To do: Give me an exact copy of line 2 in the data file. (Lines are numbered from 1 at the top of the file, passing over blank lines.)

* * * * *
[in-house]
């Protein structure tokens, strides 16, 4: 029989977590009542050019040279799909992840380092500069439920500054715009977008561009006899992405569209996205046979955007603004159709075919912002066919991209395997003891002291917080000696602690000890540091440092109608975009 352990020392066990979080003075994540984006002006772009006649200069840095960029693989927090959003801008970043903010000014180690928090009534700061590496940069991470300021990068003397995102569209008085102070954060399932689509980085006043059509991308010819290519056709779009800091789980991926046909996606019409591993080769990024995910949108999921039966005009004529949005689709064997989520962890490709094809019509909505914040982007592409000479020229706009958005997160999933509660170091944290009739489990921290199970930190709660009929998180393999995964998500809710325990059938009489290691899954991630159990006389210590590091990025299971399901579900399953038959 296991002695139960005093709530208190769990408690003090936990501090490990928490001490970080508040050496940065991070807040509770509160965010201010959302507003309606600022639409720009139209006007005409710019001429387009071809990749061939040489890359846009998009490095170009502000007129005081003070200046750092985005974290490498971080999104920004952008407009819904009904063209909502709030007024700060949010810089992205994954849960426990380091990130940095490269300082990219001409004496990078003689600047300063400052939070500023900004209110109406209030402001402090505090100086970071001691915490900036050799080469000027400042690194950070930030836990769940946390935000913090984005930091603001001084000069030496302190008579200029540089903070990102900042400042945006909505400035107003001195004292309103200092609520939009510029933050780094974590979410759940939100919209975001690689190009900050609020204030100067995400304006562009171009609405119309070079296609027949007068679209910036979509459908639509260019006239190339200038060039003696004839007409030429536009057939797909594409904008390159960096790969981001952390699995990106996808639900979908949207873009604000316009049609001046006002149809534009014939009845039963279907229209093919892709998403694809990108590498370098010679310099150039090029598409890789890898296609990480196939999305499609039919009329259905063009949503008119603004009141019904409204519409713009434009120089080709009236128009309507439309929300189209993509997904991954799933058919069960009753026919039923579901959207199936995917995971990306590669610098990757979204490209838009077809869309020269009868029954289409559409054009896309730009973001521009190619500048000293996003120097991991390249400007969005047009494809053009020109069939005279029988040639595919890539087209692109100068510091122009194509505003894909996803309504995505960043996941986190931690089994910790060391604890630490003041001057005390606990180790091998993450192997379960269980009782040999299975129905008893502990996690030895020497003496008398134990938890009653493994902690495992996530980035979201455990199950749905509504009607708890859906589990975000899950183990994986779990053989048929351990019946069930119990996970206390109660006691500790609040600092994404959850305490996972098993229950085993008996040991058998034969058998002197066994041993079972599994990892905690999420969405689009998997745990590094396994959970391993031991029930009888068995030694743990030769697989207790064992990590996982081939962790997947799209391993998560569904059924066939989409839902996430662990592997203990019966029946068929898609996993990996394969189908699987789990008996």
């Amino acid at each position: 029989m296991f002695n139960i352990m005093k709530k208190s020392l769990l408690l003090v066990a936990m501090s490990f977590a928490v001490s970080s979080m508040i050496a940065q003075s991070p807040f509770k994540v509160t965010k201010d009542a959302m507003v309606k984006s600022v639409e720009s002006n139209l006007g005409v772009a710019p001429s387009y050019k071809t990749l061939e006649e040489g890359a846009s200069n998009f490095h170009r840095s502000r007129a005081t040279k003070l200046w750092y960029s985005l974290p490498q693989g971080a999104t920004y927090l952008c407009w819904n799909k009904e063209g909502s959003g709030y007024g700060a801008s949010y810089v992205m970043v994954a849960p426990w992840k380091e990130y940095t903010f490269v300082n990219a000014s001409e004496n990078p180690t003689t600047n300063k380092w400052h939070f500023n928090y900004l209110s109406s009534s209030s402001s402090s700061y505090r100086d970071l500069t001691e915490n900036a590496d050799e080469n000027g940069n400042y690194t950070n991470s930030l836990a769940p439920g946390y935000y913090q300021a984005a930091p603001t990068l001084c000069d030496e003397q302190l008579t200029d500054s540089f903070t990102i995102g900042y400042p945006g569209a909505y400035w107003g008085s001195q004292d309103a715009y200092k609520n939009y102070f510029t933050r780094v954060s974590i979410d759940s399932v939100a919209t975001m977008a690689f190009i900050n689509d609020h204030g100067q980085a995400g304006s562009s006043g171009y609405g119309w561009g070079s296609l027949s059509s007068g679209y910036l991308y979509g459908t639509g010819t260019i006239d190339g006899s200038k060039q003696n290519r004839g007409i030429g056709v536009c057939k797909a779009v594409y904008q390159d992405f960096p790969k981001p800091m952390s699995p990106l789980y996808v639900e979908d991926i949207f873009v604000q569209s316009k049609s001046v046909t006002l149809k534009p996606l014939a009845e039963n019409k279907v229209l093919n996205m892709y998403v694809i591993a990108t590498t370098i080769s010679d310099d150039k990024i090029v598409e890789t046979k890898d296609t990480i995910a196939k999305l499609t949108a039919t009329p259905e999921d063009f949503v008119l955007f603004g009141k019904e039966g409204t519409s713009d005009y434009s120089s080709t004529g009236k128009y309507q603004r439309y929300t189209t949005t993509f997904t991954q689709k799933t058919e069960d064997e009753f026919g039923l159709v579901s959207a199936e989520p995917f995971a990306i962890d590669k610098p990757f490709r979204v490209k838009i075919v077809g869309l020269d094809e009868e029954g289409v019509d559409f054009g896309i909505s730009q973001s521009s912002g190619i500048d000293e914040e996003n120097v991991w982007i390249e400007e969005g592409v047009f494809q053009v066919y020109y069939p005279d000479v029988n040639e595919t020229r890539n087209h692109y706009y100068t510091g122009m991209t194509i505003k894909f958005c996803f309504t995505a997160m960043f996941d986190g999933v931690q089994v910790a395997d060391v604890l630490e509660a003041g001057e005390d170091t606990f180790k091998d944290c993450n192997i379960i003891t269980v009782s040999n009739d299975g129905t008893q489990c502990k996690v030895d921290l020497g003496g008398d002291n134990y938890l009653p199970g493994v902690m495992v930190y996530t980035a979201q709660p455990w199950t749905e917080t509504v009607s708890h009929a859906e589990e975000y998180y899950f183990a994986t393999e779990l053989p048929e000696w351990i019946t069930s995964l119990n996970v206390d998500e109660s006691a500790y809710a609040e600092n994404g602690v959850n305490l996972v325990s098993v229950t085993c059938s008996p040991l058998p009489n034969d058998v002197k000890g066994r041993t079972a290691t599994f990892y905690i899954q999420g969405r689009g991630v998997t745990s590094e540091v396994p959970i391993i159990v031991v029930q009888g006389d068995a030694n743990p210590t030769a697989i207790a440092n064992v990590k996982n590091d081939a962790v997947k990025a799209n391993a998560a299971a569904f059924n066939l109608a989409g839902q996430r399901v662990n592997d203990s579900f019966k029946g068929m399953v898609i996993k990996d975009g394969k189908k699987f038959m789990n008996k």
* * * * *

């Protein structure tokens, strides 16, 4: 029989977590009542050019040279799909992840380092500069439920500054715009977008561009006899992405569209996205046979955007603004159709075919912002066919991209395997003891002291917080000696602690000890540091440092109608975009 352990020392066990979080003075994540984006002006772009006649200069840095960029693989927090959003801008970043903010000014180690928090009534700061590496940069991470300021990068003397995102569209008085102070954060399932689509980085006043059509991308010819290519056709779009800091789980991926046909996606019409591993080769990024995910949108999921039966005009004529949005689709064997989520962890490709094809019509909505914040982007592409000479020229706009958005997160999933509660170091944290009739489990921290199970930190709660009929998180393999995964998500809710325990059938009489290691899954991630159990006389210590590091990025299971399901579900399953038959 296991002695139960005093709530208190769990408690003090936990501090490990928490001490970080508040050496940065991070807040509770509160965010201010959302507003309606600022639409720009139209006007005409710019001429387009071809990749061939040489890359846009998009490095170009502000007129005081003070200046750092985005974290490498971080999104920004952008407009819904009904063209909502709030007024700060949010810089992205994954849960426990380091990130940095490269300082990219001409004496990078003689600047300063400052939070500023900004209110109406209030402001402090505090100086970071001691915490900036050799080469000027400042690194950070930030836990769940946390935000913090984005930091603001001084000069030496302190008579200029540089903070990102900042400042945006909505400035107003001195004292309103200092609520939009510029933050780094974590979410759940939100919209975001690689190009900050609020204030100067995400304006562009171009609405119309070079296609027949007068679209910036979509459908639509260019006239190339200038060039003696004839007409030429536009057939797909594409904008390159960096790969981001952390699995990106996808639900979908949207873009604000316009049609001046006002149809534009014939009845039963279907229209093919892709998403694809990108590498370098010679310099150039090029598409890789890898296609990480196939999305499609039919009329259905063009949503008119603004009141019904409204519409713009434009120089080709009236128009309507439309929300189209993509997904991954799933058919069960009753026919039923579901959207199936995917995971990306590669610098990757979204490209838009077809869309020269009868029954289409559409054009896309730009973001521009190619500048000293996003120097991991390249400007969005047009494809053009020109069939005279029988040639595919890539087209692109100068510091122009194509505003894909996803309504995505960043996941986190931690089994910790060391604890630490003041001057005390606990180790091998993450192997379960269980009782040999299975129905008893502990996690030895020497003496008398134990938890009653493994902690495992996530980035979201455990199950749905509504009607708890859906589990975000899950183990994986779990053989048929351990019946069930119990996970206390109660006691500790609040600092994404959850305490996972098993229950085993008996040991058998034969058998002197066994041993079972599994990892905690999420969405689009998997745990590094396994959970391993031991029930009888068995030694743990030769697989207790064992990590996982081939962790997947799209391993998560569904059924066939989409839902996430662990592997203990019966029946068929898609996993990996394969189908699987789990008996």